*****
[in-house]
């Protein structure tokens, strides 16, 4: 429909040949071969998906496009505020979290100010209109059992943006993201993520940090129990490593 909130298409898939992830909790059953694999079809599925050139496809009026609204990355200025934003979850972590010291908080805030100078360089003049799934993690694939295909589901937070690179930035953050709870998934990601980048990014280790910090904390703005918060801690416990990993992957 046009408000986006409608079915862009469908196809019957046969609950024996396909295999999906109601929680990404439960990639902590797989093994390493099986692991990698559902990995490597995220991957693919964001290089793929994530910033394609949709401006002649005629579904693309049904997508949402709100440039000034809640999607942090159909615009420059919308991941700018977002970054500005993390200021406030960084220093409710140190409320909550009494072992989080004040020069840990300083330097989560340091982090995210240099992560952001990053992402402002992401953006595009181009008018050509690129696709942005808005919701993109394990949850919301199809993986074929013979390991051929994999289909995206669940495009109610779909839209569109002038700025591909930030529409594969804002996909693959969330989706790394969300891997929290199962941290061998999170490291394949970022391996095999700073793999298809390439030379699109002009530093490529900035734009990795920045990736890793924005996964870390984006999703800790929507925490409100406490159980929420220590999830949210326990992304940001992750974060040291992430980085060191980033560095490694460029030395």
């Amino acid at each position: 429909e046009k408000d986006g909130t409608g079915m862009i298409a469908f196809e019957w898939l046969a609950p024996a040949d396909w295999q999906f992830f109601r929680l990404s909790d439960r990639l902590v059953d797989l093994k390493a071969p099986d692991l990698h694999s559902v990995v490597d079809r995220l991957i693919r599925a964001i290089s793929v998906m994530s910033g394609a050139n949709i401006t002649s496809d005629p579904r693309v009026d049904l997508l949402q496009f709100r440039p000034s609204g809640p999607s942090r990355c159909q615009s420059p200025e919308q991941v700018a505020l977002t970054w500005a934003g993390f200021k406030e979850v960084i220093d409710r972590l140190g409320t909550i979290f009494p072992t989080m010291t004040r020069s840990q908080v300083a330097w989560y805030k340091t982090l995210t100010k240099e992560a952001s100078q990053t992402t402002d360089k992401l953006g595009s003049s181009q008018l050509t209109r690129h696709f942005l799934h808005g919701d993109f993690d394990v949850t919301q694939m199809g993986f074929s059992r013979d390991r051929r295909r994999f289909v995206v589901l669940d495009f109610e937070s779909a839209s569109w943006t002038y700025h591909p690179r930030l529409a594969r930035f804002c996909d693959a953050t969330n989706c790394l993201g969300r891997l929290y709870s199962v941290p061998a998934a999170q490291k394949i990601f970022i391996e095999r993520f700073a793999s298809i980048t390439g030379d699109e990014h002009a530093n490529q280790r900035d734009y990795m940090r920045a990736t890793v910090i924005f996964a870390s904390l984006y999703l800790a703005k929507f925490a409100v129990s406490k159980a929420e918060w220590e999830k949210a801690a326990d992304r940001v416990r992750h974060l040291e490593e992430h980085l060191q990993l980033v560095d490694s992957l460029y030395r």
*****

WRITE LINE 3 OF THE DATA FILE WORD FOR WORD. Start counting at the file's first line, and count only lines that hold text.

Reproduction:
């Amino acid at each position: 429909e046009k408000d986006g909130t409608g079915m862009i298409a469908f196809e019957w898939l046969a609950p024996a040949d396909w295999q999906f992830f109601r929680l990404s909790d439960r990639l902590v059953d797989l093994k390493a071969p099986d692991l990698h694999s559902v990995v490597d079809r995220l991957i693919r599925a964001i290089s793929v998906m994530s910033g394609a050139n949709i401006t002649s496809d005629p579904r693309v009026d049904l997508l949402q496009f709100r440039p000034s609204g809640p999607s942090r990355c159909q615009s420059p200025e919308q991941v700018a505020l977002t970054w500005a934003g993390f200021k406030e979850v960084i220093d409710r972590l140190g409320t909550i979290f009494p072992t989080m010291t004040r020069s840990q908080v300083a330097w989560y805030k340091t982090l995210t100010k240099e992560a952001s100078q990053t992402t402002d360089k992401l953006g595009s003049s181009q008018l050509t209109r690129h696709f942005l799934h808005g919701d993109f993690d394990v949850t919301q694939m199809g993986f074929s059992r013979d390991r051929r295909r994999f289909v995206v589901l669940d495009f109610e937070s779909a839209s569109w943006t002038y700025h591909p690179r930030l529409a594969r930035f804002c996909d693959a953050t969330n989706c790394l993201g969300r891997l929290y709870s199962v941290p061998a998934a999170q490291k394949i990601f970022i391996e095999r993520f700073a793999s298809i980048t390439g030379d699109e990014h002009a530093n490529q280790r900035d734009y990795m940090r920045a990736t890793v910090i924005f996964a870390s904390l984006y999703l800790a703005k929507f925490a409100v129990s406490k159980a929420e918060w220590e999830k949210a801690a326990d992304r940001v416990r992750h974060l040291e490593e992430h980085l060191q990993l980033v560095d490694s992957l460029y030395r």